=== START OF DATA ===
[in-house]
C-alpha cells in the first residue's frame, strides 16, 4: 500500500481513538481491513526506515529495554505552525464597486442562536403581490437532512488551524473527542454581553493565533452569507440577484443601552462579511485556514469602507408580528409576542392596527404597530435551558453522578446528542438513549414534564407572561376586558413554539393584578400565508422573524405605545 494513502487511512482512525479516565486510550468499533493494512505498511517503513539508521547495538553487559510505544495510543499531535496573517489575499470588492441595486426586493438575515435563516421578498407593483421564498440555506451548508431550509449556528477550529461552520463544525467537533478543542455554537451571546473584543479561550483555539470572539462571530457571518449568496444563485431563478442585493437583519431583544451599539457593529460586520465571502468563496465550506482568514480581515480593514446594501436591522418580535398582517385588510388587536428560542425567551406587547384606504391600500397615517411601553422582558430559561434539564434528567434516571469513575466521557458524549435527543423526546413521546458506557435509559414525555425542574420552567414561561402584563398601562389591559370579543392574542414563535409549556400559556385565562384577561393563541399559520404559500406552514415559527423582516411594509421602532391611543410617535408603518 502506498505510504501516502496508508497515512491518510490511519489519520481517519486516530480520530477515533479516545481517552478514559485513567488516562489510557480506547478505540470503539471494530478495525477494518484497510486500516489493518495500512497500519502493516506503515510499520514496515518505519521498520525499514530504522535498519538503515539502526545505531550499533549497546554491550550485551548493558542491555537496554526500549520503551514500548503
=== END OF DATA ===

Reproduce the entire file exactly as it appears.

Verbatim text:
[in-house]
C-alpha cells in the first residue's frame, strides 16, 4: 500500500481513538481491513526506515529495554505552525464597486442562536403581490437532512488551524473527542454581553493565533452569507440577484443601552462579511485556514469602507408580528409576542392596527404597530435551558453522578446528542438513549414534564407572561376586558413554539393584578400565508422573524405605545 494513502487511512482512525479516565486510550468499533493494512505498511517503513539508521547495538553487559510505544495510543499531535496573517489575499470588492441595486426586493438575515435563516421578498407593483421564498440555506451548508431550509449556528477550529461552520463544525467537533478543542455554537451571546473584543479561550483555539470572539462571530457571518449568496444563485431563478442585493437583519431583544451599539457593529460586520465571502468563496465550506482568514480581515480593514446594501436591522418580535398582517385588510388587536428560542425567551406587547384606504391600500397615517411601553422582558430559561434539564434528567434516571469513575466521557458524549435527543423526546413521546458506557435509559414525555425542574420552567414561561402584563398601562389591559370579543392574542414563535409549556400559556385565562384577561393563541399559520404559500406552514415559527423582516411594509421602532391611543410617535408603518 502506498505510504501516502496508508497515512491518510490511519489519520481517519486516530480520530477515533479516545481517552478514559485513567488516562489510557480506547478505540470503539471494530478495525477494518484497510486500516489493518495500512497500519502493516506503515510499520514496515518505519521498520525499514530504522535498519538503515539502526545505531550499533549497546554491550550485551548493558542491555537496554526500549520503551514500548503